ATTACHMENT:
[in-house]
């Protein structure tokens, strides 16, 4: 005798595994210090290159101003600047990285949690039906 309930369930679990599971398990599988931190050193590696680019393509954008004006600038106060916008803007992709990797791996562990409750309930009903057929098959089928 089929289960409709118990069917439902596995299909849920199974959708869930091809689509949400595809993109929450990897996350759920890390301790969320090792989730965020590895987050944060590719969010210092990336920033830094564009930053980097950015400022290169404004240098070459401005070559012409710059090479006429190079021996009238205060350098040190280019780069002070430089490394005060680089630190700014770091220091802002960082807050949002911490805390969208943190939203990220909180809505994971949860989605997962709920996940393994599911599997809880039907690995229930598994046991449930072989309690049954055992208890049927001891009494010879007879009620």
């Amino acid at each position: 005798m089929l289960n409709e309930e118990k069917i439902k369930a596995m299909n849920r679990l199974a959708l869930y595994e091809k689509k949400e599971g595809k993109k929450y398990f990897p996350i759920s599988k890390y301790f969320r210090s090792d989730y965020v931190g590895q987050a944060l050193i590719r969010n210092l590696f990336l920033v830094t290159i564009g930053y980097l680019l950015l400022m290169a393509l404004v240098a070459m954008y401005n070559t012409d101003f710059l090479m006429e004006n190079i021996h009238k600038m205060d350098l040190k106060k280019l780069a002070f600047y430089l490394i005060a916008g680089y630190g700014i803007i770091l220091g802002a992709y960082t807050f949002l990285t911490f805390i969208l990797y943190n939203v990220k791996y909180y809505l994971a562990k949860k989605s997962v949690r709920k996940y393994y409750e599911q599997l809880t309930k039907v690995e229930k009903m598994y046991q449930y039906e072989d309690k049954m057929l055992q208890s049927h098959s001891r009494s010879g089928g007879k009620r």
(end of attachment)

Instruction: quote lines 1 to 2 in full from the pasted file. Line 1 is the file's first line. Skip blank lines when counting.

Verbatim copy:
[in-house]
């Protein structure tokens, strides 16, 4: 005798595994210090290159101003600047990285949690039906 309930369930679990599971398990599988931190050193590696680019393509954008004006600038106060916008803007992709990797791996562990409750309930009903057929098959089928 089929289960409709118990069917439902596995299909849920199974959708869930091809689509949400595809993109929450990897996350759920890390301790969320090792989730965020590895987050944060590719969010210092990336920033830094564009930053980097950015400022290169404004240098070459401005070559012409710059090479006429190079021996009238205060350098040190280019780069002070430089490394005060680089630190700014770091220091802002960082807050949002911490805390969208943190939203990220909180809505994971949860989605997962709920996940393994599911599997809880039907690995229930598994046991449930072989309690049954055992208890049927001891009494010879007879009620």